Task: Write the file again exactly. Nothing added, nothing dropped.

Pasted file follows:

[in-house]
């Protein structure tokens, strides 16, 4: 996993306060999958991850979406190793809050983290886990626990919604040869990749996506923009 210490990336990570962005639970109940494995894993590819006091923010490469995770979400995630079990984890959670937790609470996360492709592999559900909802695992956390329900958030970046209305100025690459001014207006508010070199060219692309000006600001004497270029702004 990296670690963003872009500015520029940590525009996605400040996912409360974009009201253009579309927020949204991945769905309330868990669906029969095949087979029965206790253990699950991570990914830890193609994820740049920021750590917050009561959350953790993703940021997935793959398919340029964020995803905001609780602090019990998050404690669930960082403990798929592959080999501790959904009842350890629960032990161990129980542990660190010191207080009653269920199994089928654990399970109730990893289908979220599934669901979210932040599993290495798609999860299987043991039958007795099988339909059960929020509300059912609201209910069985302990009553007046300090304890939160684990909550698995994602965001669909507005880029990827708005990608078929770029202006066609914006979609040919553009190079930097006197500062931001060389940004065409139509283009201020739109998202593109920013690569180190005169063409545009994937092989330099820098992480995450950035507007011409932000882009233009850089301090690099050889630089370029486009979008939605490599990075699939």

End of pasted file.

[in-house]
């Protein structure tokens, strides 16, 4: 996993306060999958991850979406190793809050983290886990626990919604040869990749996506923009 210490990336990570962005639970109940494995894993590819006091923010490469995770979400995630079990984890959670937790609470996360492709592999559900909802695992956390329900958030970046209305100025690459001014207006508010070199060219692309000006600001004497270029702004 990296670690963003872009500015520029940590525009996605400040996912409360974009009201253009579309927020949204991945769905309330868990669906029969095949087979029965206790253990699950991570990914830890193609994820740049920021750590917050009561959350953790993703940021997935793959398919340029964020995803905001609780602090019990998050404690669930960082403990798929592959080999501790959904009842350890629960032990161990129980542990660190010191207080009653269920199994089928654990399970109730990893289908979220599934669901979210932040599993290495798609999860299987043991039958007795099988339909059960929020509300059912609201209910069985302990009553007046300090304890939160684990909550698995994602965001669909507005880029990827708005990608078929770029202006066609914006979609040919553009190079930097006197500062931001060389940004065409139509283009201020739109998202593109920013690569180190005169063409545009994937092989330099820098992480995450950035507007011409932000882009233009850089301090690099050889630089370029486009979008939605490599990075699939």